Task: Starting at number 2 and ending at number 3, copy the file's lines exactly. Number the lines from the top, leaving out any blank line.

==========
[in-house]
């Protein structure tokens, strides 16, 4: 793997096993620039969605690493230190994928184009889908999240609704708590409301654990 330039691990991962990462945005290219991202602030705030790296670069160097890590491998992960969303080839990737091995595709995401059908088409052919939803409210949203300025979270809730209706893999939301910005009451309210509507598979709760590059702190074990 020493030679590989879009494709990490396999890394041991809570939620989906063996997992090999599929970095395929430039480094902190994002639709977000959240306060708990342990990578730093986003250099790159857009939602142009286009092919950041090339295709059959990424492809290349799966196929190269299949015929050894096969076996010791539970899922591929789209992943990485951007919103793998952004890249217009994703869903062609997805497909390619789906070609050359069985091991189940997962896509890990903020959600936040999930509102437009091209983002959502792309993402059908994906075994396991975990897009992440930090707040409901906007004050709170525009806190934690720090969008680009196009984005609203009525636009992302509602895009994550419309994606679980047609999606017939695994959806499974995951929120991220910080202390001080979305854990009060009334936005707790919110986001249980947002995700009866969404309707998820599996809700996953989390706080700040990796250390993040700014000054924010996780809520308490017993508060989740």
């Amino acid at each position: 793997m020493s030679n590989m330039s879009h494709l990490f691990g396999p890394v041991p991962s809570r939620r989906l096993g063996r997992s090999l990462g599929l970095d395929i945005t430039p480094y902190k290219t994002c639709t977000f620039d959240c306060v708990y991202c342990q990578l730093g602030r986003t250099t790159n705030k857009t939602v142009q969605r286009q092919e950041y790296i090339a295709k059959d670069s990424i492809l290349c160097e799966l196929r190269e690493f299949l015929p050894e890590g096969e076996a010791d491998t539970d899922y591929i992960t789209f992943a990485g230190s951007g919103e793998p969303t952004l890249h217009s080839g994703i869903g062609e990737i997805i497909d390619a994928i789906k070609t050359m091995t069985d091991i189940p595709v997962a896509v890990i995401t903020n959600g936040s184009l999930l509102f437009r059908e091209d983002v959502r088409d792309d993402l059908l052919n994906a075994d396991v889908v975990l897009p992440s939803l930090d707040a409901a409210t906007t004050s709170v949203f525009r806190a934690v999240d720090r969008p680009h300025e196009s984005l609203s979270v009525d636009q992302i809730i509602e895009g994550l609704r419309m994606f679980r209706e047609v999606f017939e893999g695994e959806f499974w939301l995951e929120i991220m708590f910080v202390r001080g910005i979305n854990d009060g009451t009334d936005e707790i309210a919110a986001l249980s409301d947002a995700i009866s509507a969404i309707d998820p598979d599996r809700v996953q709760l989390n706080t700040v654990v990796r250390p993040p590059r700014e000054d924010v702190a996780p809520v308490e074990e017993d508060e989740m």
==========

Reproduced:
């Protein structure tokens, strides 16, 4: 793997096993620039969605690493230190994928184009889908999240609704708590409301654990 330039691990991962990462945005290219991202602030705030790296670069160097890590491998992960969303080839990737091995595709995401059908088409052919939803409210949203300025979270809730209706893999939301910005009451309210509507598979709760590059702190074990 020493030679590989879009494709990490396999890394041991809570939620989906063996997992090999599929970095395929430039480094902190994002639709977000959240306060708990342990990578730093986003250099790159857009939602142009286009092919950041090339295709059959990424492809290349799966196929190269299949015929050894096969076996010791539970899922591929789209992943990485951007919103793998952004890249217009994703869903062609997805497909390619789906070609050359069985091991189940997962896509890990903020959600936040999930509102437009091209983002959502792309993402059908994906075994396991975990897009992440930090707040409901906007004050709170525009806190934690720090969008680009196009984005609203009525636009992302509602895009994550419309994606679980047609999606017939695994959806499974995951929120991220910080202390001080979305854990009060009334936005707790919110986001249980947002995700009866969404309707998820599996809700996953989390706080700040990796250390993040700014000054924010996780809520308490017993508060989740």
């Amino acid at each position: 793997m020493s030679n590989m330039s879009h494709l990490f691990g396999p890394v041991p991962s809570r939620r989906l096993g063996r997992s090999l990462g599929l970095d395929i945005t430039p480094y902190k290219t994002c639709t977000f620039d959240c306060v708990y991202c342990q990578l730093g602030r986003t250099t790159n705030k857009t939602v142009q969605r286009q092919e950041y790296i090339a295709k059959d670069s990424i492809l290349c160097e799966l196929r190269e690493f299949l015929p050894e890590g096969e076996a010791d491998t539970d899922y591929i992960t789209f992943a990485g230190s951007g919103e793998p969303t952004l890249h217009s080839g994703i869903g062609e990737i997805i497909d390619a994928i789906k070609t050359m091995t069985d091991i189940p595709v997962a896509v890990i995401t903020n959600g936040s184009l999930l509102f437009r059908e091209d983002v959502r088409d792309d993402l059908l052919n994906a075994d396991v889908v975990l897009p992440s939803l930090d707040a409901a409210t906007t004050s709170v949203f525009r806190a934690v999240d720090r969008p680009h300025e196009s984005l609203s979270v009525d636009q992302i809730i509602e895009g994550l609704r419309m994606f679980r209706e047609v999606f017939e893999g695994e959806f499974w939301l995951e929120i991220m708590f910080v202390r001080g910005i979305n854990d009060g009451t009334d936005e707790i309210a919110a986001l249980s409301d947002a995700i009866s509507a969404i309707d998820p598979d599996r809700v996953q709760l989390n706080t700040v654990v990796r250390p993040p590059r700014e000054d924010v702190a996780p809520v308490e074990e017993d508060e989740m």